Jumping forwards a couple of centuries, we now explore the world of some forgotten Russian chamber music, with violinistHideko Udagawajoined by pianist Alexander Panfilov.This recording is the first released outside Russia by the St Petersburg label Northern Flowers, and is a collection of works for the violin in the Russian Romantic tradition. Despite the influence of what is known as the Russian school of violin playing, much of this repertoire is forgotten, and Udagawa, who learnt with Nathan Milstein and follows in that line of Russian romantic tradition, clearly wants us to reconsider these works. There are works by Mikhail Glinka (1804-1857), through to Alexander Glazunov (1865-1936),so spanning just less than one hundred years of Russian music. The disc contains a number of premieres, including the world premiere of César Cui’s (1835-1918)Alla Spagnuolain the composer’s version for violin and piano. Glinka’s incomplete also receives its first recording here for violin and piano. This is in fact a delightful piece, despite being such an early composition, and the second movement in particular contains some beautifully lyrical melodies. Udagawa’s performances here are full of vigour and passion, although the recorded sound is a little on the thin side at times, with more depth of tone needed in places. These are not the most profound compositions, focusing mostly on melody and with few harmonic surprises. Glinka’s pleasing Mazurka, and Cui’s lively Alla Spagnuola are cases in point, the latter in particular clearly a technical showpiece for the violin more than anything else. But Udagawa also convinces in the lighter pieces, such as Anton Rubinstein’s (1829-1894)Romance, and Glazunov’s Méditation. The one piece that rose above the others for me was by the composer I am least familiar with – Viktor Kossenko (1896-1938). His Two Pieces, Dreams and Impromptu,once again combine lyricism with virtuosic display, but have greater individuality and invention than some of the other works here, with rich harmonies and rippling piano accompaniment. So despite not being totally won over by all the repertoire here, these are strong and authoritative performances throughout. Various. 2018. Russian Romantics. Hideko Udagawa, Alexander Panfilov. Compact Disc. Northern Flowers. NF/PMA 99130.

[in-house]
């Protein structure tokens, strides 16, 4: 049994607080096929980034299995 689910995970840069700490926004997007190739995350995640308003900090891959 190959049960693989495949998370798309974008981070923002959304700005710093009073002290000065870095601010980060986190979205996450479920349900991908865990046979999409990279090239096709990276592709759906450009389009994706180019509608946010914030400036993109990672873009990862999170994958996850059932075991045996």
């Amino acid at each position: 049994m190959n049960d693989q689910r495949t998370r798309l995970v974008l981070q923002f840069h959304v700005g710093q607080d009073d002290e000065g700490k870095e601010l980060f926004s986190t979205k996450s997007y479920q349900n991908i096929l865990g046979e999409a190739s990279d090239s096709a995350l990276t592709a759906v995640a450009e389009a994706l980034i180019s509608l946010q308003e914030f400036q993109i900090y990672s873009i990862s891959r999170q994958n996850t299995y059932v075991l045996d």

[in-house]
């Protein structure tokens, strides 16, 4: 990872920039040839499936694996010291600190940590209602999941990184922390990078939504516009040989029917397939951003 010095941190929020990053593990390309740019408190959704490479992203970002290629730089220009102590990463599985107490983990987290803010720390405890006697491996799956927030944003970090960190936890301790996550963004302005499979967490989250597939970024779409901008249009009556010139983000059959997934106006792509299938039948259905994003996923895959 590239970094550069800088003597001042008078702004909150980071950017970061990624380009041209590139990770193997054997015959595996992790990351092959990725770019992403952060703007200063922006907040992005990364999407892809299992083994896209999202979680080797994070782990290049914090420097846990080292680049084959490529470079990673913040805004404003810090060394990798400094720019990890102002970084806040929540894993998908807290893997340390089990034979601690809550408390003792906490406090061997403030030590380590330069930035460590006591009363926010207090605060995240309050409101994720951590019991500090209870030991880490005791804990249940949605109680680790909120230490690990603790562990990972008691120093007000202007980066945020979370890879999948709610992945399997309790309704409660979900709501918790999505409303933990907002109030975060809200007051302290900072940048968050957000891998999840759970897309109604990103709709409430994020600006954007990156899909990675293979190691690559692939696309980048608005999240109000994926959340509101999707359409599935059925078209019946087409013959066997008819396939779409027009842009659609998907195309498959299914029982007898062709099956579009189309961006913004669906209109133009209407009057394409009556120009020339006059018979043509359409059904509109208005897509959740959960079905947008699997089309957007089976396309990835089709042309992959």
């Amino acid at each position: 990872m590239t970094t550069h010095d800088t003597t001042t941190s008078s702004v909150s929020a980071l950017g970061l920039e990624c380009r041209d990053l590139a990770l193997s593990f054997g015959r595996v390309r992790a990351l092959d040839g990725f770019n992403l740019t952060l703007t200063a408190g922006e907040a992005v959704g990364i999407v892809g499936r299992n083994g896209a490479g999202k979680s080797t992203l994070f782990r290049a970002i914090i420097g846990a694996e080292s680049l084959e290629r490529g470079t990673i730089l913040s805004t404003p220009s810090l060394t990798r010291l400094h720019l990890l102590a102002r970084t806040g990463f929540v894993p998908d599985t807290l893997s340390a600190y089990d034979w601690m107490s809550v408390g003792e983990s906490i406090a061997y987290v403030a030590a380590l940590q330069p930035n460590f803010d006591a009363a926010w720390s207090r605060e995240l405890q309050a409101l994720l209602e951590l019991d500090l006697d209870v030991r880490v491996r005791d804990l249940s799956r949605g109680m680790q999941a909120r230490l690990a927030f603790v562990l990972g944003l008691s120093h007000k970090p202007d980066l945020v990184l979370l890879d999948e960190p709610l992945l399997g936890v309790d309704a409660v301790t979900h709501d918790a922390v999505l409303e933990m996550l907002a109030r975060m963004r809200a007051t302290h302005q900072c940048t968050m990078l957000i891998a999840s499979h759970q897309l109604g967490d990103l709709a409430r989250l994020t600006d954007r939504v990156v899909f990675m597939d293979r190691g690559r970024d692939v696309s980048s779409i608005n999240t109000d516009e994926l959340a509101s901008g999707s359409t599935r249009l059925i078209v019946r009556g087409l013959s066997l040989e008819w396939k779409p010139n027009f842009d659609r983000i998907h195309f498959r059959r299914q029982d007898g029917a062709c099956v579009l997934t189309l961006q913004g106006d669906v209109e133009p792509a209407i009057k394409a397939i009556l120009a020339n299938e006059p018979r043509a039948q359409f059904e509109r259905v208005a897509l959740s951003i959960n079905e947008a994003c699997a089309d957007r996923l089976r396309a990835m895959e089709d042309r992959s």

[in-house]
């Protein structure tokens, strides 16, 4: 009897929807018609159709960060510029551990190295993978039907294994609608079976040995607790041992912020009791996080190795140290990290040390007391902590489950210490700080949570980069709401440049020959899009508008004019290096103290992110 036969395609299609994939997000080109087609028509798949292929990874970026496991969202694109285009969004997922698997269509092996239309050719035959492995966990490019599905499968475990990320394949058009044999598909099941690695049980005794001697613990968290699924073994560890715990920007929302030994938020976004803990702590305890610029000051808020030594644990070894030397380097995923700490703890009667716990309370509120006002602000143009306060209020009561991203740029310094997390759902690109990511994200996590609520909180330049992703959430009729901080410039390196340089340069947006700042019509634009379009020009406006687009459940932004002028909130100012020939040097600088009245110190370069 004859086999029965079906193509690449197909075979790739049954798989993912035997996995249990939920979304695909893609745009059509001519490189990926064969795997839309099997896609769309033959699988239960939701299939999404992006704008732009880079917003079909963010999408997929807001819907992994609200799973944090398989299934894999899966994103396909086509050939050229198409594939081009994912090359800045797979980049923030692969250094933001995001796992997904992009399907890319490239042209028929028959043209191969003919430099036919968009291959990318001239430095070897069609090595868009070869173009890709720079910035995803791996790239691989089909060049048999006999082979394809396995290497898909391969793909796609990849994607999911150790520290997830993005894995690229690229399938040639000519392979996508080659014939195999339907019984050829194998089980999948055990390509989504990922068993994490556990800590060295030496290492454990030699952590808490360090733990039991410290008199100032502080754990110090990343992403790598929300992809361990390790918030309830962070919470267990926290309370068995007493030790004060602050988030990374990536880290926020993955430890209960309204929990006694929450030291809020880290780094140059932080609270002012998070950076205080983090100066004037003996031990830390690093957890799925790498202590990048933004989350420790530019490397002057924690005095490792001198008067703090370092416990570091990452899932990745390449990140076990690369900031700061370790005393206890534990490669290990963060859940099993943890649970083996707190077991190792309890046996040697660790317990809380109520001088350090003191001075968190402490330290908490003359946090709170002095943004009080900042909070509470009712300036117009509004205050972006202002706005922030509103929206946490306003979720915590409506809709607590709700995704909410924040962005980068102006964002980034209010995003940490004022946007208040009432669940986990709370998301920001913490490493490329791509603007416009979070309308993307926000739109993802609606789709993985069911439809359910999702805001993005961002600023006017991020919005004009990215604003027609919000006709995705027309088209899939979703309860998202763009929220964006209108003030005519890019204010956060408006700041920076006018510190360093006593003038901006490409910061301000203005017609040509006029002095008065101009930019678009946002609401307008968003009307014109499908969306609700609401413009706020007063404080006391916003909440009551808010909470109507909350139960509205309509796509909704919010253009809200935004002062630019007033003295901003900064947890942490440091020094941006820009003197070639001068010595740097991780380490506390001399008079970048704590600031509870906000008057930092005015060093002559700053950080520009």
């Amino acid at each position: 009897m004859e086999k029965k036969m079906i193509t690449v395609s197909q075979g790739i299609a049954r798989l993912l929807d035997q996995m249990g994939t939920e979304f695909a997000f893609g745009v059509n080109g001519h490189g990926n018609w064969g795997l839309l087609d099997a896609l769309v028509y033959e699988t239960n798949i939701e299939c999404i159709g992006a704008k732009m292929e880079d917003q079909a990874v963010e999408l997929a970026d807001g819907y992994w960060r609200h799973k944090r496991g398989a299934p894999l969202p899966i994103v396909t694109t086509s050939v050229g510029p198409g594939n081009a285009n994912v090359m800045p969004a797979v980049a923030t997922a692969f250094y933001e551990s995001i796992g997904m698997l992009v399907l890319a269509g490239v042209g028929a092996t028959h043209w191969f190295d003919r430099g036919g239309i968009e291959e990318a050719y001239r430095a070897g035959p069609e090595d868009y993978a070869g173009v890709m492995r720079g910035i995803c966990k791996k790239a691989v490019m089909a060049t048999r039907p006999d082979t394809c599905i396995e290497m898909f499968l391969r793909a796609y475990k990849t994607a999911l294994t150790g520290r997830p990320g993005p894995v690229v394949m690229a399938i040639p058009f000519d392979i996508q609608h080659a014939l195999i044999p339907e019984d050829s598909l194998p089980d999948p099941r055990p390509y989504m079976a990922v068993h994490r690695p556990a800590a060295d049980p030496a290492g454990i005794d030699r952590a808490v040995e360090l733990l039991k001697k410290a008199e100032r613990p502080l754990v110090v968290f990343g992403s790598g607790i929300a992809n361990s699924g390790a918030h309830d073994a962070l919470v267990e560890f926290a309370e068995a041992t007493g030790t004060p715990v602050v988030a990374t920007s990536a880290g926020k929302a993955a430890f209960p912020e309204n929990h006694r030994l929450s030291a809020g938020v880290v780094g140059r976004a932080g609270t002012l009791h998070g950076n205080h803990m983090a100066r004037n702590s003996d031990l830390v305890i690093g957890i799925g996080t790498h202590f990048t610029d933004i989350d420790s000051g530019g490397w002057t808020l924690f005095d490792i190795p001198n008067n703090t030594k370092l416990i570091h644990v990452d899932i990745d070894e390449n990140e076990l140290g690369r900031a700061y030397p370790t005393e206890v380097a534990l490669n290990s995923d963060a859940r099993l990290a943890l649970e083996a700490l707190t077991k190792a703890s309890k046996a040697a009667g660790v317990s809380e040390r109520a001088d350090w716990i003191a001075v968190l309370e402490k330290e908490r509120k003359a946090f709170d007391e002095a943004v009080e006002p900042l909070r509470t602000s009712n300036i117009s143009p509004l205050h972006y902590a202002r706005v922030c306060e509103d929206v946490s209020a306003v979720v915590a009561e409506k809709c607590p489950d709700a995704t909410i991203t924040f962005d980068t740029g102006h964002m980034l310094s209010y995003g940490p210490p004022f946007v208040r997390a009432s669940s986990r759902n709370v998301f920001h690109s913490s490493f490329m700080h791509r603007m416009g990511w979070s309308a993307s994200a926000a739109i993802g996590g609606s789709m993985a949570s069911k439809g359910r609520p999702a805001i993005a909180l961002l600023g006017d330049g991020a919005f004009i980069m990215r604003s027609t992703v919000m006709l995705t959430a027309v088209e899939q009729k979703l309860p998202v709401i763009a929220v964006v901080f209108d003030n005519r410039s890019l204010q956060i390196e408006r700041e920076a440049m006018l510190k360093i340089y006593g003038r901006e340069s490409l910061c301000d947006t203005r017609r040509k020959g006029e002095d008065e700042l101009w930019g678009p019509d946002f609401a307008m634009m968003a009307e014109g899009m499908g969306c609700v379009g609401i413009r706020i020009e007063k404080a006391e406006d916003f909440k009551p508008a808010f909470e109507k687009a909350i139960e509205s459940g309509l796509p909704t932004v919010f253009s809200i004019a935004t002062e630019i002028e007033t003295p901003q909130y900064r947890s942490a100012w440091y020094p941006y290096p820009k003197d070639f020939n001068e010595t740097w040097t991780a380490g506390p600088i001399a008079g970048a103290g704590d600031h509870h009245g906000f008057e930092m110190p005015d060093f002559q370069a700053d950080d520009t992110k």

Pianist Michael McHale, most familiar to listeners in this country for his numerous recordings accompanying clarinetist Michael Collins, has joined two American brothers, clarinetist Anthony McGilland flautist Demarre McGillto form the McGill/McHale Trio, and their first recording includes a variety of works from the last twenty or so years. The centrepiece of their recording is a six-movement suite, Portraits of Langston, by Valerie Coleman (b. 1970), each movement a contemplation on different poems by Langston Hughes, an innovator of jazz poetry and a leader of the Harlem Renaissance in 1920s New York. The poems, with themes ranging from Helen Keller, to Parisian cabaret and nightlife, and a Harlem summer night, have common links in their messages of strength, power and defiance. Before each movement, the poems are read here by actor Mahershala Ali, creating highly atmospheric worlds echoed in each short miniature for the trio. The fight in the Montmartre nightclub in ‘Le Grand Duc Mambo’ is cleverly captured by the duelling flute and clarinet, and the Debussian piano writing under lyrical lines exchanged between the wind instruments in ‘In Time of Silver Rain’ creates an atmosphere of calm and tranquility. Chris Rogerson’s (b.1988)A Fish Will Risehas an American folk-inspired feel, reminiscent of Copland, but also an insistent rhythmic energy that might hint towards John Adams. It is a very effective piece, allowing for some lyricism from the wind players in the central section, as well as more edgy, angular rhythms in the outer sections. Even more driven is the breathless, virtuosic Techno – Paradeby French composer Guillaume Connesson (b.1970), and here all three players demonstrate impressive technical command, as well as tight and precise ensemble. McHale’s arrangement of Rachmaninov’sVocalise,beautifully and sensitively performed here, feels slightly out of place in this programme, but perhaps provides a brief respite between two highly energetic, rhythmically driven works. Paul Schoenfield’s (b.1947)three movement Sonatinais great fun, subverting jazzy dance rhythms such as the Charlston and Rag, and is once again highly demanding technically. The trio ends their disc with two more subdued works, a contemplative piece by Philip Hammond (b.1951), The Lamentation of Owen O’Neil, and then McHale’s own arrangement of the Irish traditional song The Lark in the Clear Air. Both allow for the players to demonstrate their abilities to convey their long lines with warmth and simplicity, making for a calming conclusion to a programme full of contrasts.